“SPACING EFFECT” Remember the curve of decay: Knowledge initially declines rapidly, dropping by 80-90% within a week Review material before forgetting Brief reviews produce benefits Spaced recall promotes long term memory: separate instances of effortful recall!
Micro-distribution practice Spaced presentation enhances memory Landauer/Bjork method: Test new item after short delay As item becomes better learned, gradually extend the practice interval Sample learning sequence:
Micro-Distribution Teacher Stable = l’écurie Stable? Horse = le cheval Horse? Stable? Horse? Grass = l’herbe Grass? Stable? Horse? Grass? Church = l’église Church? Learner l’écurie Le cheval L’ écurie Le cheval L’herbe L’ écurie Le cheval L’herbe l’église
5. Test, Retest When you flip through your textbook taking note of the organization before you begin to read the chapter, try to generate questions....
Bjork’s Advice Step number one: Take out your highlighting pen. Step number two: Make sure your highlighter has plenty of ink. Step number three: Throw away your highlighter!!!
Read, Write; Don’t Highlight! Testing is BETTER Read a paragraph or two and test yourself: try to summarize Check the textbook to make sure that you have correctly summarized the information Correct as needed
Generate, Retrieve! All the time, try to make sense out of what you are learning (interpretation) Using this very powerful technique may double if not triple your reading time—but it will produce results.
Generate, Retrieve! Retrieval practice. How will you know you are ready to take the test and that you will do well on the exam? PRACTICE RETRIEVING THE INFORMATION BEFORE THE TEST!!!
Generate, Retrieve! Retrieval practice provides very effective feedback. Immediate knowledge of performance Even better, retrieval practice makes the information more likely to be remembered the next time you try to retrieve it!
Test Stable Horse Grass Church Write the French for.... Stable = l’écurie Horse = le cheval Grass = l’herbe Church = l’église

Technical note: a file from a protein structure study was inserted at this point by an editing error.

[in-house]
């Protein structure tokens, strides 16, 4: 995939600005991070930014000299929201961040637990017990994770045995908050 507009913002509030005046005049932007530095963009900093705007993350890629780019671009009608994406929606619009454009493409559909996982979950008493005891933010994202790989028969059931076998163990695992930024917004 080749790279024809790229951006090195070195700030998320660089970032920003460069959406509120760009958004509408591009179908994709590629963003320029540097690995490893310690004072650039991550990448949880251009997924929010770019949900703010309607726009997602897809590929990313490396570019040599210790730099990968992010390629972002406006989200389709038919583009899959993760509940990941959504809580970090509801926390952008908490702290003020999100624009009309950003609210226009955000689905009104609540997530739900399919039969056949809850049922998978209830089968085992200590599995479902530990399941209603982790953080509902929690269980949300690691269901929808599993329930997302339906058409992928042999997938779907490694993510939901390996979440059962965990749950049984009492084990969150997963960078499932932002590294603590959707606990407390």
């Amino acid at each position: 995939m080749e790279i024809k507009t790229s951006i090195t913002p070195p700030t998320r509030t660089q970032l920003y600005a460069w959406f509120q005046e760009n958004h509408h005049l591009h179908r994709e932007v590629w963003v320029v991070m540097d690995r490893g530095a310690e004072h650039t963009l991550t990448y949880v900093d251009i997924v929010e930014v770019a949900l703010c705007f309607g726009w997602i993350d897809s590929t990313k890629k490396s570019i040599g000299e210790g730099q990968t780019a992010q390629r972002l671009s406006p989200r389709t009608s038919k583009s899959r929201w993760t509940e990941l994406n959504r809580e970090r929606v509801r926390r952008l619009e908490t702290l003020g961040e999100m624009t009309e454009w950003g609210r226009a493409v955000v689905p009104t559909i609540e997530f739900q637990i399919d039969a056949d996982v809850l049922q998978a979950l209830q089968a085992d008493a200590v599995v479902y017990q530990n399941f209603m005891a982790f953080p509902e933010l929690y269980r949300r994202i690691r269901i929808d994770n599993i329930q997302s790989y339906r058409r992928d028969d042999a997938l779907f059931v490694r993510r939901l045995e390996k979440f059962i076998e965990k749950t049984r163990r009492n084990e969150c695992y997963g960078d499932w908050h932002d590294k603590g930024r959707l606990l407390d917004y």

6. Organize Time “time management and self- testing were generally stronger predictors of... academic performance than aptitude”
Time Thief: Video Games “81% of American youth report playing at least once per month C. 9% of 8-18 year olds are pathological users “consistent negative associations between liking to play violent video games and school performance”
Organize Time Schedules reduce stress, ensure performance They must be designed realistically and they must suit you schedules build habits and habits can work for you!
Fight Procrastination Beat procrastination with a limited commitment Promise to spend just 25 minutes on a large task Once you are working, delay quitting—perhaps 10 minutes Extend as necessary
TM Workshop For more on Time Management, attend our next TM workshop Or download our slideshows: www.unbwritingcentre.ca/Workshops
7. Study Environment a)Light b)Day vs. Night c)Height d)Distractions, internal and external
a. Daylight Lighting (100 watts times 2 or actual daylight Improves concentration, makes study more efficient Improves mood
Four Oaks Elementary Wholly “daylit” school Scores 7% ABOVE average Destroyed by fire Students moved to trailers Scores 10% BELOW average New daylit school: 9% above average
b. Day vs. Night Most are more efficient in daytime Try to reserve low priority tasks for the night The later the hour, the lower the challenge should be “Sleep on it” tasks
c. Height Big debate: standing vs. sitting Standing increases alertness Probably less injurious to health Ideal: have at least one work space at which you can stand part of the time
d. Distractions Use the “spider technique” to overcome your response to a distractor Make a “symbolic” response Transition to none at all
The End What about those questions you wrote down?
Want to know more? go.unb.ca/wss www.unbwritingcentre.ca/Workshops